The decline in reading is often easily contributed to illiteracy. And, it is a tragedy to reflect on how many communities and countries are without the means to read. But, those who choose not to read are no better off than those who can’t read at all. This dilemma of a-literacy is an ever-rising problem, and is just as damaging. And, I hope it is the Christian who notices this first, and takes action against it.
The Christian is presented with a unique advantage: established truth. They are given insight about life, the world, and all things in between. Gene Edward Veith in his article “Flex the Brain” notes “the worldview the Bible sets forth is comprehensive, whole, and bigger than all of the narrow alternatives conceived by the whole array of fallen human minds.” We are supplied with objective moral truth on all matters. This being said, it is henceforth very important for the Christian to develop his or her worldview since it provides the tools we need to pick apart that which we absorb.
I feel I cannot emphasize how important it is for the Christian to establish their worldview. Without one, it becomes very difficult to consult anything—let alone literary works—objectively for moral and theological evaluation. Not only is it vital for the Christian to develop his own worldview, it is also just as important to understand the worldviews of the authors which he is reading that he may best understand the material itself and prepare a Christian response to it.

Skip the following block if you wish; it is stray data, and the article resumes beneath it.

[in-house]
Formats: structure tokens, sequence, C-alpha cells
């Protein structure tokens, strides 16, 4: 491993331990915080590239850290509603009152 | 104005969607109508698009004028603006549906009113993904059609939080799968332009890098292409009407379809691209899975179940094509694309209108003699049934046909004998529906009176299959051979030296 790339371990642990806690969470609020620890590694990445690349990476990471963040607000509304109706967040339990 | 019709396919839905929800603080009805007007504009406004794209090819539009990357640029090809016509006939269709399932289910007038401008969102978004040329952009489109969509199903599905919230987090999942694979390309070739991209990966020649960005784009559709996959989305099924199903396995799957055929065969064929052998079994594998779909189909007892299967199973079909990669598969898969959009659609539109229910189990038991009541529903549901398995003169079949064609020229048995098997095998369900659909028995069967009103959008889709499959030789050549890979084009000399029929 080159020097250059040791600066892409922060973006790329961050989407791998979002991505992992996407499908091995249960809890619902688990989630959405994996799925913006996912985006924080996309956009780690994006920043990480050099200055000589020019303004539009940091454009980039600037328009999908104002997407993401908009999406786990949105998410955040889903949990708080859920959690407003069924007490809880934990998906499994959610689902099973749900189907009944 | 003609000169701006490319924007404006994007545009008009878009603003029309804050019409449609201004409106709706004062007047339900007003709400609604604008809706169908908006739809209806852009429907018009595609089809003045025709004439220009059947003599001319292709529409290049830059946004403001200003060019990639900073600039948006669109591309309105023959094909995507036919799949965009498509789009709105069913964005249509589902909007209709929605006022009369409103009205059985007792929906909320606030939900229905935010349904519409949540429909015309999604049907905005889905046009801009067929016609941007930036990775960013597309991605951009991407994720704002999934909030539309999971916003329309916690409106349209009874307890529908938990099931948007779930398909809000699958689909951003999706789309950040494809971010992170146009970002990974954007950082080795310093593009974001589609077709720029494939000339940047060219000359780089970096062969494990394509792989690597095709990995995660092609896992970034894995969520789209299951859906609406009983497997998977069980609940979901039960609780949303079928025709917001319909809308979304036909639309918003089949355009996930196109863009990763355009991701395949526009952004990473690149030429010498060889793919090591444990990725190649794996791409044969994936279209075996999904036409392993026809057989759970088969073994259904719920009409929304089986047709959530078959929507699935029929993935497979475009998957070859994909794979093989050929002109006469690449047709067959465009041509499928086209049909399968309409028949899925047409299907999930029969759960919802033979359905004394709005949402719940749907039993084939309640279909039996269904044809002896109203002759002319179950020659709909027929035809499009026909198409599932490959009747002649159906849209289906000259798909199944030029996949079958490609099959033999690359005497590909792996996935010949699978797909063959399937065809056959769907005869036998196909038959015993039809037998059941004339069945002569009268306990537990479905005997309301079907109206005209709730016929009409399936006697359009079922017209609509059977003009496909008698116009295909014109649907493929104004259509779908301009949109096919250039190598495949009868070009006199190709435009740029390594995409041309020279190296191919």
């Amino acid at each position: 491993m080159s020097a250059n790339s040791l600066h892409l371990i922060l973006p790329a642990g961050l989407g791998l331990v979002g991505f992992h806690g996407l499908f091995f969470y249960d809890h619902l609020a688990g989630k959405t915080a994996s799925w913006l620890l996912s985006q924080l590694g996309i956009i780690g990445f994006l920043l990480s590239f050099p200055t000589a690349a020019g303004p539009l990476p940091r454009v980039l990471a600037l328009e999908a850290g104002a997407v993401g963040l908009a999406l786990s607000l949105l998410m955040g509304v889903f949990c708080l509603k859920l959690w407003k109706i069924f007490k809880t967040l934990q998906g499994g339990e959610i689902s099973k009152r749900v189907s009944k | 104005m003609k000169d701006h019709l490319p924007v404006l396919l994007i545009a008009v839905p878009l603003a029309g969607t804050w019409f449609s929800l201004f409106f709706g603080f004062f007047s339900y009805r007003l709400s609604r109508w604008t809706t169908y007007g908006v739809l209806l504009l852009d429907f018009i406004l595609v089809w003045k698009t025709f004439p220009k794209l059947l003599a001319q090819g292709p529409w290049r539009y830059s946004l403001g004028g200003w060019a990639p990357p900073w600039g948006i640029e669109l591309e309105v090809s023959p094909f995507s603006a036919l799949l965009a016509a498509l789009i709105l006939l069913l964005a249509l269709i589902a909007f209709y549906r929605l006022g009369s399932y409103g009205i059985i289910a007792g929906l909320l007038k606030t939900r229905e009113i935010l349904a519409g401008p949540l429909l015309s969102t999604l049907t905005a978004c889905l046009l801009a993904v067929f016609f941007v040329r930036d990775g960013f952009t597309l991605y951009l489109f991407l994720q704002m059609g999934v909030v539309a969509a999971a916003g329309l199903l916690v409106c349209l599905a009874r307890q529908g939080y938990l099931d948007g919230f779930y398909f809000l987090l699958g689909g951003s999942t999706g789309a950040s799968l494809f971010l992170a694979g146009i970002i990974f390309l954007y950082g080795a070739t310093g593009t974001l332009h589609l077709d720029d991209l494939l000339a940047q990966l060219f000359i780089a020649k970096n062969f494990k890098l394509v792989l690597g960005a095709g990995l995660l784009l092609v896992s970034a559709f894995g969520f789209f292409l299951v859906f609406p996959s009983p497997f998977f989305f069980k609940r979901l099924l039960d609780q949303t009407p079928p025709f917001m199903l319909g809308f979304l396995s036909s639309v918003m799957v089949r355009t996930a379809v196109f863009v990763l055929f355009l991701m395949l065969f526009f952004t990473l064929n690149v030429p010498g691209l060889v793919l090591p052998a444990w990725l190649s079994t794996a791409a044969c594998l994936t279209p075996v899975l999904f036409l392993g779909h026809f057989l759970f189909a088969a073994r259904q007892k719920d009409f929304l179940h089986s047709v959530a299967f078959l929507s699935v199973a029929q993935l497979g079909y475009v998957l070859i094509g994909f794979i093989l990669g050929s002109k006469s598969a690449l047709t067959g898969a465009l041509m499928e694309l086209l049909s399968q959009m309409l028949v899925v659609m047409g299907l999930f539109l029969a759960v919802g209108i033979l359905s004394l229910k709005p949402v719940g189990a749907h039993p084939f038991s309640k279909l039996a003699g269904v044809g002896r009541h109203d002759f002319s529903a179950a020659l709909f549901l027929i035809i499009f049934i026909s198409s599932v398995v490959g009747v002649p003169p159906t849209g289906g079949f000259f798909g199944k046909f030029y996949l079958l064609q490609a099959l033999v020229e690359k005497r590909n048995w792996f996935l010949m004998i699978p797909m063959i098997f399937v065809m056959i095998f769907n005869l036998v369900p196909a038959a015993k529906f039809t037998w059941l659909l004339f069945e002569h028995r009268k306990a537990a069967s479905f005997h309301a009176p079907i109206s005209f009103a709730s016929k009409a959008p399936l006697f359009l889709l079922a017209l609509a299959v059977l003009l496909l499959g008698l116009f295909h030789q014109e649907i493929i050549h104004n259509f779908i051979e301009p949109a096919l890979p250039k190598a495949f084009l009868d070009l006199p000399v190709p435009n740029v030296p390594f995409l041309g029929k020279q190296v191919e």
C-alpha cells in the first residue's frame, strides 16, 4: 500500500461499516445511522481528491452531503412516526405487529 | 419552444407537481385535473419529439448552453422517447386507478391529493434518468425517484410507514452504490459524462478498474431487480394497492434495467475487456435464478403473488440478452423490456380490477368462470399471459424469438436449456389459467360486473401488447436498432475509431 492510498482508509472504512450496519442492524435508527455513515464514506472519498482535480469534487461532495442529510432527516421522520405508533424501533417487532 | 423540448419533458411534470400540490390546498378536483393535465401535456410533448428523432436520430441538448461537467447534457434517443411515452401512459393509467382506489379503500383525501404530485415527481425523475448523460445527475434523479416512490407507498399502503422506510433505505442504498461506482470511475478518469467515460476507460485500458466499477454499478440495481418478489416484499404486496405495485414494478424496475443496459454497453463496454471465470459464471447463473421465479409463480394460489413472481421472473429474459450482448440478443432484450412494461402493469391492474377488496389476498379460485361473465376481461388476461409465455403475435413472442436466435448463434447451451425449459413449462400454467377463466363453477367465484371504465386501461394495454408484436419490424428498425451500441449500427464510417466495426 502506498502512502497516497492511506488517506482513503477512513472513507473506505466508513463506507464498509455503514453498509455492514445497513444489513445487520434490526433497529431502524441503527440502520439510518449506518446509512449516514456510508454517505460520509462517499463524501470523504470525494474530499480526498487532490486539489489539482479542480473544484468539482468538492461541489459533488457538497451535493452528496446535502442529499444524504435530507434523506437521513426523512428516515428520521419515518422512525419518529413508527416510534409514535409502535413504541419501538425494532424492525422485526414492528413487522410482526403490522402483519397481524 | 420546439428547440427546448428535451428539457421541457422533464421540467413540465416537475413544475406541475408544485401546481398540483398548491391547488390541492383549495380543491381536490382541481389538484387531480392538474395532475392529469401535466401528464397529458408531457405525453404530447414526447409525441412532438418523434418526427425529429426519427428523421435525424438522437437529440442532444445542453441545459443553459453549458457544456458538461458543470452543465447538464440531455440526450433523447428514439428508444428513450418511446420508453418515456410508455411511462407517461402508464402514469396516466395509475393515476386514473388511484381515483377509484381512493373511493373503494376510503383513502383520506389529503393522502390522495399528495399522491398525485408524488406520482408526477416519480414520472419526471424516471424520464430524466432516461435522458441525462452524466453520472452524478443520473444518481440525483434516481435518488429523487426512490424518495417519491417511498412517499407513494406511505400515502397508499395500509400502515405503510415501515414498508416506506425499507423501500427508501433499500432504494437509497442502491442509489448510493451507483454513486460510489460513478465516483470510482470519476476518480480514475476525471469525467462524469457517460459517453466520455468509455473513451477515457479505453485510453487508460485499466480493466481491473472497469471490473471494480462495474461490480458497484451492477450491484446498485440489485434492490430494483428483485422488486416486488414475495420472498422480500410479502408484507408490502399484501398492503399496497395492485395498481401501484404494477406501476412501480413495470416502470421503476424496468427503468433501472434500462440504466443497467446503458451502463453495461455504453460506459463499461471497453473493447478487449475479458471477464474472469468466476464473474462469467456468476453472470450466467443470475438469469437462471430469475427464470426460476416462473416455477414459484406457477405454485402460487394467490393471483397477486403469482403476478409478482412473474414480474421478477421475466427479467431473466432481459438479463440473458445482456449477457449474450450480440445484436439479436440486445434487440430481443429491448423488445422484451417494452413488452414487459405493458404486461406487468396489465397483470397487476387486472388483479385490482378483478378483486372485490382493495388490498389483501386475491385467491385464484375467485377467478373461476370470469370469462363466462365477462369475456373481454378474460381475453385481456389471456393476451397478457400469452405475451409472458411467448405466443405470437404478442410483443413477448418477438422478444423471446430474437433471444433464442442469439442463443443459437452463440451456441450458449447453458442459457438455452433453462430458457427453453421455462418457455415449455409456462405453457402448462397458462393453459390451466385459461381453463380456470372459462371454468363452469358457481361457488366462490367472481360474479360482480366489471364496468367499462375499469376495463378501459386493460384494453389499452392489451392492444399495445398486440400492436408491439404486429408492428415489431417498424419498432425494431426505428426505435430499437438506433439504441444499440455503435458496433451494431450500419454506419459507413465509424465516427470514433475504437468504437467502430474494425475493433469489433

In order to be successful in reading as a Christian, there are certain elements one must hold to. For one, we have to read actively: be the one in charge of what is happening, get inside the author’s mind, focus on what he or she is saying, and evaluate their words; do not let the author simply indoctrinate you. Reading actively will allow us not to just understand the content, but to realize its meaning and its affect on the reader. I see people shy away from some books (e.g. Dracula or the Harry Potter series) because of moral reasons. But, just because a book contains, let’s say, adultery, for instance, does not make it an immoral book. The Scarlet Letter serves as a beautiful of illustration of this. Reading it passively, it may become easy to suck into the idea of a scandalous love story (I have seen it happen), but that is not the true essence of the story. In actuality, it teaches the effects of sin openly and privately. Hester Prynne’s shameless showing of her scarlet A makes the townspeople numb to sin, while Reverend Dimmesdale (who conceals his part) is eaten alive by his constant dwelling on and guilt for his sin.